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Refusing drug reps – is it risky business?
SEEN a drug rep lately? If not, you could be putting your patients’ health at risk – according to research by a drug company.
Noting that pharmaceutical sales rep access is more restricted than ever, manufacturer AstraZeneca (AZ) funded a study to gauge the impact on prescribing.
Researchers from AZ and Temple University used data from AccessMonitor to assess how major changes in drug information affected prescribing by physicians who allowed, or did not allow, sales rep visits.
One in 10 US doctors now have a ‘no see’ policy and another one-third have some kind of restrictions on contact with industry representatives, in line with a trend against detailing in academic articles and medical school policies, the authors noted.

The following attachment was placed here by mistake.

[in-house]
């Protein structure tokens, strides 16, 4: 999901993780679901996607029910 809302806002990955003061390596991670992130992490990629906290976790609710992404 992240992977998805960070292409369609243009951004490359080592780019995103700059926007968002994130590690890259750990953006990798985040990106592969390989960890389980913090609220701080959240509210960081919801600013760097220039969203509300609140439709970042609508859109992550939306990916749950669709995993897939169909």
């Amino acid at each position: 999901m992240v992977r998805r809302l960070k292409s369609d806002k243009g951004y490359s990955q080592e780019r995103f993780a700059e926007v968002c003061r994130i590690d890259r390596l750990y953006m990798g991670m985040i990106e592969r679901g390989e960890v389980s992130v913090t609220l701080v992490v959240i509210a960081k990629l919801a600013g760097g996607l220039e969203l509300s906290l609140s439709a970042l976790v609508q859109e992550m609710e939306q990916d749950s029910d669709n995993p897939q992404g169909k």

They found that when the first-in-class DPP-4 inhibitor sitagliptin was launched in 2006, primary care physicians were slower to adopt it compared to specialists, and practices with low drug rep access had the lowest rate of uptake compared to open access practices.
Doctors in low access practices were also slower to react to a negative trial finding on combination ezetimibe/simvastatin.
And when a critical journal article about rosiglitazone was followed with an FDA black-box warning on the drug, physicians who avoided reps were the slowest to abandon its use, taking up to four times as long as others to take their patients off it.
“Policies that promote physician ignorance of new medical information resulting from access limits runs counter to protecting patient health,” the authors concluded.
J Clin Hypertension 2012; online 21 May
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